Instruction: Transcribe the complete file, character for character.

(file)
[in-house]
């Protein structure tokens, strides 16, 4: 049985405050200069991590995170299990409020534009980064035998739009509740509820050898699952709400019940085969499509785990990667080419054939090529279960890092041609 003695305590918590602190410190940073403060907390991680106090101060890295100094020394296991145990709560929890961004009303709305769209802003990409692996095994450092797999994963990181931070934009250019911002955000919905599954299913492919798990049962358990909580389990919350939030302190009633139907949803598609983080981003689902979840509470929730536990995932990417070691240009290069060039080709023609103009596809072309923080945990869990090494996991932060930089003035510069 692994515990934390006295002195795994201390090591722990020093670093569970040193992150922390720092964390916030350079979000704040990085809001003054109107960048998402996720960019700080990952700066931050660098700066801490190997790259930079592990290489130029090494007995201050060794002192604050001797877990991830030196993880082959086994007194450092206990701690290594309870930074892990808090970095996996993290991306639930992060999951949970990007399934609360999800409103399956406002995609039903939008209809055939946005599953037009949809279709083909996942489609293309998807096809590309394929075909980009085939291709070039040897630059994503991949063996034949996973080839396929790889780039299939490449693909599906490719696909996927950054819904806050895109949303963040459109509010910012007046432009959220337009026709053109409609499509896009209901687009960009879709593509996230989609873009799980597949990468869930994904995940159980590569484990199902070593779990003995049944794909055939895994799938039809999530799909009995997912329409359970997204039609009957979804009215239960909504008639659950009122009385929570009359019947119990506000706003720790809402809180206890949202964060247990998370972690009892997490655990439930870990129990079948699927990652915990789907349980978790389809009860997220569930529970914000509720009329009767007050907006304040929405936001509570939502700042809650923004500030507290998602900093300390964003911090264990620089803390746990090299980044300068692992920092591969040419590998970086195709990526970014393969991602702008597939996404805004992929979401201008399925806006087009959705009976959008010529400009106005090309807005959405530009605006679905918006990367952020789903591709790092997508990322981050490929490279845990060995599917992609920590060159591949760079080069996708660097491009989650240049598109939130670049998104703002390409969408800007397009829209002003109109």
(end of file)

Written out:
[in-house]
């Protein structure tokens, strides 16, 4: 049985405050200069991590995170299990409020534009980064035998739009509740509820050898699952709400019940085969499509785990990667080419054939090529279960890092041609 003695305590918590602190410190940073403060907390991680106090101060890295100094020394296991145990709560929890961004009303709305769209802003990409692996095994450092797999994963990181931070934009250019911002955000919905599954299913492919798990049962358990909580389990919350939030302190009633139907949803598609983080981003689902979840509470929730536990995932990417070691240009290069060039080709023609103009596809072309923080945990869990090494996991932060930089003035510069 692994515990934390006295002195795994201390090591722990020093670093569970040193992150922390720092964390916030350079979000704040990085809001003054109107960048998402996720960019700080990952700066931050660098700066801490190997790259930079592990290489130029090494007995201050060794002192604050001797877990991830030196993880082959086994007194450092206990701690290594309870930074892990808090970095996996993290991306639930992060999951949970990007399934609360999800409103399956406002995609039903939008209809055939946005599953037009949809279709083909996942489609293309998807096809590309394929075909980009085939291709070039040897630059994503991949063996034949996973080839396929790889780039299939490449693909599906490719696909996927950054819904806050895109949303963040459109509010910012007046432009959220337009026709053109409609499509896009209901687009960009879709593509996230989609873009799980597949990468869930994904995940159980590569484990199902070593779990003995049944794909055939895994799938039809999530799909009995997912329409359970997204039609009957979804009215239960909504008639659950009122009385929570009359019947119990506000706003720790809402809180206890949202964060247990998370972690009892997490655990439930870990129990079948699927990652915990789907349980978790389809009860997220569930529970914000509720009329009767007050907006304040929405936001509570939502700042809650923004500030507290998602900093300390964003911090264990620089803390746990090299980044300068692992920092591969040419590998970086195709990526970014393969991602702008597939996404805004992929979401201008399925806006087009959705009976959008010529400009106005090309807005959405530009605006679905918006990367952020789903591709790092997508990322981050490929490279845990060995599917992609920590060159591949760079080069996708660097491009989650240049598109939130670049998104703002390409969408800007397009829209002003109109």